2) A1 a1 = new B1();
    B1 ab = (B1)a1;

    The same thing is happening here I am typecasting a superclass reference to a subclass object. This is also not giving any problem in runtime.

    SO why do I get a ClassCast Exception in the following :

    Employee[] staff = new Employee[3];
              
    staff[0] = boss;
    staff[1] = new Employee("ABC",1000);
    staff[2] = new Employee("DEF",2000);

    Manager manager = (Manager)staff[0];
    Manager manager1 = (Manager)staff[1]; //Why this gives an error :(


    Here also staff[1] is the superclass object which is being typecasted to subclass (Manager) object. So why should it give problem here. I am just typecasting a superclass variable to a subclass object. What's the problem :(
  • 6. Re: Casting Problem
    807589 Newbie
    Currently Being Moderated
    When I run your code, I see the following:
    {noformat}
    name=Carl ******* salary=85000.0
    name=ABC salary=1000.0
    name=DEF salary=2000.0
    Exception in thread "main" java.lang.ClassCastException: Employee cannot be cast to Manager
         at ManagerTest.main(ManagerTest.java:19)
    {noformat}
    The runtime is telling you what is going wrong: Employee cannot be cast to Manager.

    Your code includes something (staff[1]) whose value is a reference to a person called "ABC". Of course, in general staff[1] might be a reference to a Manager or some other subclass of Employee. But not in this case. In this case staff[1] is a reference to a very particular person called "ABC" who is on a salary of 1000 and ... who is not a Manager.

    The runtime knows this particular person (Employee instance) is not a Manager and so you get an error.

    The compiler is not going to stop you doing this cast - as noted above staff[1] might have a reference value that points to a Manager. Casting staff[1] to Manager is, in general, a reasonable thing to do. But at runtime the actual instance being pointed to either is a Manager or it isn't. And if it isn't you'll get an error.
  • 7. Re: Casting Problem
    807589 Newbie
    Currently Being Moderated
    So why don't I get an error here

    // Create A1 store as super class Object
    Object o = new A1();
    // Cast to A1 subclass
    A1 abc = (A1)o;

    Here o is not a A1 so why don't I get an error here. :(   Here also in runtime abc is pointing to A1 so it should be reasonably OK. But it isn't. Very Very confusing.


    // Create B1 store as super class A1
    A1 a1 = new B1();
    // Cast to B1 subclass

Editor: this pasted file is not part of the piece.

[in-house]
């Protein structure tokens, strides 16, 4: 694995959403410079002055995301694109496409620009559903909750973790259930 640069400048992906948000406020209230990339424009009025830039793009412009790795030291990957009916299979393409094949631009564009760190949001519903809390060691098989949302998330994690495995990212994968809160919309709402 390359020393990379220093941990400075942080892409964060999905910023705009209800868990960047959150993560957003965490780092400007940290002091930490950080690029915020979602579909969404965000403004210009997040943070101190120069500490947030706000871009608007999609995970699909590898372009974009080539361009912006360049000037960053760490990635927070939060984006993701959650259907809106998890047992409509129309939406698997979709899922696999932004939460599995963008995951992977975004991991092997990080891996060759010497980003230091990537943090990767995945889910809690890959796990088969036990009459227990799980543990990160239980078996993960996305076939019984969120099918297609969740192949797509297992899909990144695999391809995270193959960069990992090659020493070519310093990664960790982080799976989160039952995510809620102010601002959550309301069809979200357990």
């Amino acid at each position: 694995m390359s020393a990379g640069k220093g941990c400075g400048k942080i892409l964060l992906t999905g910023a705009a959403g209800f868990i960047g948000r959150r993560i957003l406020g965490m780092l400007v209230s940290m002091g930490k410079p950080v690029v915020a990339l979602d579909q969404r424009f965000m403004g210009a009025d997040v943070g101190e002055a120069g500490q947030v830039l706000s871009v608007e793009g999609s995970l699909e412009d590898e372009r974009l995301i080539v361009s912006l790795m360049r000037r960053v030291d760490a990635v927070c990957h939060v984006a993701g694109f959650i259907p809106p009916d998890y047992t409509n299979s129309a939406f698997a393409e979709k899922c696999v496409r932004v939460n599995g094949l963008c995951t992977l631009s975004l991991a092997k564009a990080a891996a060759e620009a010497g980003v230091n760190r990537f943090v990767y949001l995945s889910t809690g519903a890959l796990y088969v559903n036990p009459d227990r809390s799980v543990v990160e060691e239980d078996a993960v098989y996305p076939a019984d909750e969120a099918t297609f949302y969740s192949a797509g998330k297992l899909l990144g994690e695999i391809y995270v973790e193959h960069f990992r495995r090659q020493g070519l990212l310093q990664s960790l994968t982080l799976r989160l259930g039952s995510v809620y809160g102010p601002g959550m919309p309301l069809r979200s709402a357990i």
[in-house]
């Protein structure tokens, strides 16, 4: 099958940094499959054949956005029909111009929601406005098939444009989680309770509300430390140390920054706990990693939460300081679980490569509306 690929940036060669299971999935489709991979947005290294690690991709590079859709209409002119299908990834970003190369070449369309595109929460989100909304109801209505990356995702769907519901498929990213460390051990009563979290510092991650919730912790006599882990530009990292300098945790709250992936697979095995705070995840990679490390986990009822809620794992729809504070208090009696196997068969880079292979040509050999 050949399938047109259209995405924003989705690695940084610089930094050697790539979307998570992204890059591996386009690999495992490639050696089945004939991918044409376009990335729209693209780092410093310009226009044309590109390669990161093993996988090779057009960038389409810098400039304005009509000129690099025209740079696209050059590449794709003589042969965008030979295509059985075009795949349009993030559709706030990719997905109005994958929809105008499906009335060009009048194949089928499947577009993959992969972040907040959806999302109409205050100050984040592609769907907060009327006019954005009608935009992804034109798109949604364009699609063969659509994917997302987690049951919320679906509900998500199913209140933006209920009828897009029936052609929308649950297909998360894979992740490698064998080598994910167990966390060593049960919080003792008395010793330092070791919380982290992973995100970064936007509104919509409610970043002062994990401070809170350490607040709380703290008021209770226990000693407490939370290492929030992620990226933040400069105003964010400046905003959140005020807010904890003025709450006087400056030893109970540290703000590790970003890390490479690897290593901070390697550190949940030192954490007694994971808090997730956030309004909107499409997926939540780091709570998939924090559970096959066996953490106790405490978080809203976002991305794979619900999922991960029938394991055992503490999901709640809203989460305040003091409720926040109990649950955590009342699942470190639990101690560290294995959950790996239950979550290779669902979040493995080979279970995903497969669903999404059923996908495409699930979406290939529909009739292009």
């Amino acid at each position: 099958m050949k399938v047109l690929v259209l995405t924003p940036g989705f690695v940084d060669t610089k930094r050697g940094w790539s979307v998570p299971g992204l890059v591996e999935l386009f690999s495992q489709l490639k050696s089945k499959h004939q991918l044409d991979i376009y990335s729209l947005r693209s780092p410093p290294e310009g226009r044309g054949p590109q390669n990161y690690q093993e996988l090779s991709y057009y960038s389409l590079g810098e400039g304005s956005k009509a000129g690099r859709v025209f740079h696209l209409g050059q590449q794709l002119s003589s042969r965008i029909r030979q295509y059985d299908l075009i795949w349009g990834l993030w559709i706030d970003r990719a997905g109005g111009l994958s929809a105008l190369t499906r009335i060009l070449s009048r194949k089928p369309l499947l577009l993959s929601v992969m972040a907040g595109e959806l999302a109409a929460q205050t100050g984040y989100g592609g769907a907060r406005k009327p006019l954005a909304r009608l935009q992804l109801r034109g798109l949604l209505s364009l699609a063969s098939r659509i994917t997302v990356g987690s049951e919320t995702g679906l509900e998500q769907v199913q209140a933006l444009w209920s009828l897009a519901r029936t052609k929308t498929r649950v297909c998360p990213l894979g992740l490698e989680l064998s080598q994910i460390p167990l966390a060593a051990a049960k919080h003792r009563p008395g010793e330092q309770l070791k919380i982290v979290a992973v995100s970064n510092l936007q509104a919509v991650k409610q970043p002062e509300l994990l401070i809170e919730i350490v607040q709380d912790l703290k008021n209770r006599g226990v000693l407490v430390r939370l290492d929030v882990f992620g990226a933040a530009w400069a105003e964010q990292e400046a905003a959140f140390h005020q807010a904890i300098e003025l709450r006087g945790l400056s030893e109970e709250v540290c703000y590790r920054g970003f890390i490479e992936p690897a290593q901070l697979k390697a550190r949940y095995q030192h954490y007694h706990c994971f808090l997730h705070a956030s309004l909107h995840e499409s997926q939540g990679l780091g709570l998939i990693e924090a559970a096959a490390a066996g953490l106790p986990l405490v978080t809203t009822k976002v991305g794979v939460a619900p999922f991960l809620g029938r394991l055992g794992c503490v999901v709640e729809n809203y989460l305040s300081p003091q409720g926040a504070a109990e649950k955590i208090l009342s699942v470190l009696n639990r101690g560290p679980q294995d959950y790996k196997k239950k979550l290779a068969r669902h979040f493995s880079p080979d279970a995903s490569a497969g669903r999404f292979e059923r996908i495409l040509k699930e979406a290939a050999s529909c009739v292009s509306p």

B1 ab = (B1)a1;

    Here also a1 is not a B1 so why don't I get an error here. :(  Here also in runtime ab is pointing to B1 so it should be reasonably OK. But it isn't.


    Please explain me this anomaly.


    Object is the superclass of every object
    A1 extends Object
    B1 extends Object is that confusing you?
  • 8. Re: Casting Problem
    807589 Newbie
    Currently Being Moderated
    Here also staff[1] is the superclass object which is being typecasted to subclass (Manager) object.
    Actually staff1 is an expression not an object. You can cast variables and the results of expressions - but this won't alter their value. A cast won't turn an Employee into a Manager. Rather it lets you take something that is a reference to an Employee and use it as if it were a reference to a Manager.

    Maybe the following (paste it into the main method) will make it a little clearer. test2 is the case that is giving you grief.
    Employee emp = new Employee("ABC", 1000);
    Employee man = new Manager("XYZ", 2000);
    String str = "foo";
    
        // compiler says OK, because man (the variable) is an employee 
        // reference and they can be manager references
        // ---
        // runtime says OK, because man (the instance) is, in fact, a manager
    Manager test1 = (Manager)man;
    
        // compiler says OK, because emp (the variable) is an employee 
        // reference and they can be manager references
        // ---
        // runtime says ERROR!, because emp (the instance) is, in fact, 
        // NOT a manager
    Manager test2 = (Manager)emp;
    
        // compiler says MESSAGE! and won't compile, because str (the variable) is
        // a string reference and they can never be manager references
        // ---
        // runtime never gets to say anything
    Manager test3 = (Manager)str;
  • 9. Re: Casting Problem
    807589 Newbie
    Currently Being Moderated
    Thanks very very much for you explanation !!! Its getting a little clearer.

    Please explain me with this example also as you explained in the previous post. This will help in clearing my concept much better. Thanks a lot again.